NEW YORK (Apr. 19)
North American Jewish leaders praised Israel’s criminal justice system Tuesday in applauding an Israeli court’s guilty verdict in the war crimes trial of John Demjanjuk.
Leaders of the organizations said that they have begun to look beyond the case to the prosecution of additional war criminals and to mending the rifts between Jewish and Eastern European ethnic groups that arose as a result of the trial.
The Jerusalem district court ruled Monday that the retired Cleveland auto worker was the gas chamber operator at the Treblinka death camp known as “Ivan the Terrible.” He was found guilty of a string of offenses including murder, crimes against humanity and crimes against the Jewish people.
Demjanjuk could receive the death penalty during sentencing next Monday.
The trial met 106 times over 15 months and resulted in a 450-page judgment that took the panel 11 hours to read. Demjanjuk retains the right to appeal to Israel’s Supreme Court.
In a statement on behalf of the American Jewish Congress, associate executive director Phil Baum praised Israel’s legal system and the three-judge panel led by presiding judge Dov Levin.
The judicial system had an “exemplary record,” said Baum, expressing confidence that the court reached its verdict “on the basis of incontrovertible evidence and scrupulous adherence to due process.”
In Montreal, the Canadian Jewish Congress echoed its American counterpart, calling the trial in its statement “part of an international momentum that exists today to bring suspected Nazi war criminals to justice.”
In Los Angeles, Rabbi Marvin Hier, dean of the Simon Wiesenthal Center, said in a statement released soon after the verdict was announced that Demjanjuk had received a fair trial while exhausting due process in the United States and Israel.
Demjanjuk lost his U.S. citizenship in 1981 for lying about his wartime past and was extradited to Israel in 1986.
AN IRONIC VERDICT
Hier noted a “bitter irony” in the guilty verdict. “This death camp guard who was determined to destroy any trace of Jewish life. . . must now end his life in the Jewish state — watching from the window the uninterrupted growth of Jewish civilization.”
Hier called Demjanjuk’s situation “a hard pill for any good Nazi to swallow.”
In a telephone interview Tuesday, Hier said the Demjanjuk verdict by no means indicated that an era of war-crimes prosecution had ended.
He said that in the last nine months his center had forwarded to West German authorities the names of 272 people wanted for murder during World War II, including Josef Schwammberger, 75, the commandant of labor camps in Poland said to be responsible for the torture and execution of hundreds of Jews.
Schwammberger is in an Argentine prison. Jewish groups are seeking his extradition to West Germany.
Hier said, however, that the Israeli government may be reluctant to mount another economically and emotionally exhausting trial on the scale of Demjanjuk’s.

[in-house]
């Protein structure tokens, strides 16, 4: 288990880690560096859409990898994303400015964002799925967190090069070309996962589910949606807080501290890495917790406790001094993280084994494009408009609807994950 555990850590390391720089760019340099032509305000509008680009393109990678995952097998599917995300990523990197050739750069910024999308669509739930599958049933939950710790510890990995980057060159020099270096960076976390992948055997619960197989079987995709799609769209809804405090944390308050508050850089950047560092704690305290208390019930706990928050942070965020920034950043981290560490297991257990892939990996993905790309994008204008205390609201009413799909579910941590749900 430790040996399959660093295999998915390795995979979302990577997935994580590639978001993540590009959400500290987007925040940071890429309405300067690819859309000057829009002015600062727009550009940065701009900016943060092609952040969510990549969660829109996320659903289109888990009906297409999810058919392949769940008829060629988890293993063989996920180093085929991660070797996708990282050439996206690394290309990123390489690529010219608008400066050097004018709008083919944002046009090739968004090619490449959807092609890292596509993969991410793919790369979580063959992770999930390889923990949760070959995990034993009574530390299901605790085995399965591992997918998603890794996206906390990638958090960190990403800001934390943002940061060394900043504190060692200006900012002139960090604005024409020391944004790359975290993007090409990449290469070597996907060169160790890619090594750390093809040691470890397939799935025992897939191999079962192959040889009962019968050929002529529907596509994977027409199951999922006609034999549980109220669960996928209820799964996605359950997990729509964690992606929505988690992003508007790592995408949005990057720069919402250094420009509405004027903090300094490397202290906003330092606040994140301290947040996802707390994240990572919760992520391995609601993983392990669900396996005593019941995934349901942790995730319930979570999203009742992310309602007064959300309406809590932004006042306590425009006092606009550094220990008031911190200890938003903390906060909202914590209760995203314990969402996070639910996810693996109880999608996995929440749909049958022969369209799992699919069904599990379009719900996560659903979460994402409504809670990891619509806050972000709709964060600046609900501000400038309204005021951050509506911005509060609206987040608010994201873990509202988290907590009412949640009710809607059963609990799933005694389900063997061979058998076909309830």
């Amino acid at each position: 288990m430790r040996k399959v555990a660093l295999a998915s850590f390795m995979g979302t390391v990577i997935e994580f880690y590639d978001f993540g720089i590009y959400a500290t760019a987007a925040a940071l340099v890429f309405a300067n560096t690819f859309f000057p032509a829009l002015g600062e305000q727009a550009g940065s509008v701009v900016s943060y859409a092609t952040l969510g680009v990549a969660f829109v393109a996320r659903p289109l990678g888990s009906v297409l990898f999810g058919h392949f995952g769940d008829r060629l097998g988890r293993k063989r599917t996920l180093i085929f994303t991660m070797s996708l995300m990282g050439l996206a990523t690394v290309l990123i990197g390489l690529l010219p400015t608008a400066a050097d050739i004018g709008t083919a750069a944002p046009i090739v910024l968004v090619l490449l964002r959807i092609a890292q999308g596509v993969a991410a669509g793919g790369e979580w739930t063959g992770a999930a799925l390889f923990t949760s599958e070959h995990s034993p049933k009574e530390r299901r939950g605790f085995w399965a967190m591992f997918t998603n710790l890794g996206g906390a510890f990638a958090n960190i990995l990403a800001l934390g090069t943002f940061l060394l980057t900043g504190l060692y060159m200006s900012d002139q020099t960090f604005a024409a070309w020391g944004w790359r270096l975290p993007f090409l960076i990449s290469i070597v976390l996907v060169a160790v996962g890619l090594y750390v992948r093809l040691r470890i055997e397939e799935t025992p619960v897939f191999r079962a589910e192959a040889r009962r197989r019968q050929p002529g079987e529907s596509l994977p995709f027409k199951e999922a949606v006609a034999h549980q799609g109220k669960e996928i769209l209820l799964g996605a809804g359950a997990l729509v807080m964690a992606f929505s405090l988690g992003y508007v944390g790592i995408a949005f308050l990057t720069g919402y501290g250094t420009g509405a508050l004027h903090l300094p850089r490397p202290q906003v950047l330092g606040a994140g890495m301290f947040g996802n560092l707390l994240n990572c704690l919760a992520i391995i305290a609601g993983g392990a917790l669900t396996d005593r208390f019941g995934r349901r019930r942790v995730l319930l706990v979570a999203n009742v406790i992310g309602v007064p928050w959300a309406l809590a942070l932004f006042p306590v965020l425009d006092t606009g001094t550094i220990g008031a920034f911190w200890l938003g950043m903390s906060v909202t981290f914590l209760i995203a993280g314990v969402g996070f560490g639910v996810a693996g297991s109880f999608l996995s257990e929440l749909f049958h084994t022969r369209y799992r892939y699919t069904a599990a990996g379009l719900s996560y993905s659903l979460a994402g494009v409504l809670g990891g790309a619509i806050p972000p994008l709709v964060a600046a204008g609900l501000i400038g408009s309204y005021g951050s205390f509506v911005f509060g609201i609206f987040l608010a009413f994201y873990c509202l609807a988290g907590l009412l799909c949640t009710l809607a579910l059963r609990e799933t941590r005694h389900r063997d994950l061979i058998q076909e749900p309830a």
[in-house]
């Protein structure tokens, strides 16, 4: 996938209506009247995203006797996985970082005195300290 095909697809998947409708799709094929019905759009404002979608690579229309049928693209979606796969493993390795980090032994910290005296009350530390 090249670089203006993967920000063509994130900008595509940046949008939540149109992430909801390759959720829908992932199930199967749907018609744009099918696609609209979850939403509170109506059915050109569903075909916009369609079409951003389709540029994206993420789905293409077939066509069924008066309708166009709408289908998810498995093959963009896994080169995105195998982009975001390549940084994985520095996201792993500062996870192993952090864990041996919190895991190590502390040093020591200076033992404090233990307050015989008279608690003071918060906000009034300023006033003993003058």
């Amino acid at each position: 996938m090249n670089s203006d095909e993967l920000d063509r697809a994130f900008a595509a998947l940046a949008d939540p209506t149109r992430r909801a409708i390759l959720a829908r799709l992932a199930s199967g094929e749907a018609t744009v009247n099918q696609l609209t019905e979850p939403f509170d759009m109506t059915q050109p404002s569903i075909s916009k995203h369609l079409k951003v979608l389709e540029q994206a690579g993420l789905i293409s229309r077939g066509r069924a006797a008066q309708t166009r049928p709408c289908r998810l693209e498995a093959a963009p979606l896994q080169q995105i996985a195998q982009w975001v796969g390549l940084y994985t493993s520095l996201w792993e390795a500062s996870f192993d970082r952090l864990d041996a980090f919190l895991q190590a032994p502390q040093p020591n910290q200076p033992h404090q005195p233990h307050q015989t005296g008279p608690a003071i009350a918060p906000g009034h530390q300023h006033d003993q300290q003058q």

But while Hier said he understood Israel’s frustration at being perceived as a “dumping ground” for Nazi war criminals, he still believes that Israel has a “unique moral responsibility” to survivors of the Holocaust to continue prosecuting war criminals.
In New York, Brooklyn District Attorney Elizabeth Holtzman, a frequent critic of U.S. policy toward suspected war criminals, also said Tuesday that she hoped the Demjanjuk case would be the beginning, not the end, of renewed efforts to bring former Nazis to justice.
“The primary activity that must be taken is for Congress to pass laws that speed up the process” of pursuing and expelling war criminals, said Holtzman, who has authored such federal legislation. “The Demjanjuk case took 12 years. That’s undue process — unduly lengthy.”
Holtzman would also like to see a more thorough examination of America’s treatment, and alleged protection, of war criminals shortly after World War II. Few legislators are leading such an effort, she said.
The Demjanjuk trial “was on one hand a triumph,” she said. “On the other hand, it showed how willing our government was to be indifferent and how it continues to be indifferent.”
The American Jewish Committee also looked beyond the verdict, saying, “We must move to dampen the intergroup tensions that have arisen around this trial and assure that future generations understand the horror and criminality of those years.”
The statement was a reference to the belief by some organizations representing Americans of Baltic and Ukrainian descent that the U.S. Justice Department’s Office of Special Investigations and Jewish groups were using counterfeit evidence provided by the Soviets to investigate suspected war criminals.
Gary Rubin, program director of the AJCommittee, acknowledged in a telephone interview that much of the evidence used to convict war criminals, including Demjanjuk, was collected by Red Army troops in World War II and stored in Soviet archives. But Rubin said such evidence must pass vigorous challenges in American and Israeli courts.
“It’s our hope that after the spectacular nature of the Demjanjuk trial that the two communities can speak to each other and create the mutual understanding we enjoy with other groups,” said Rubin.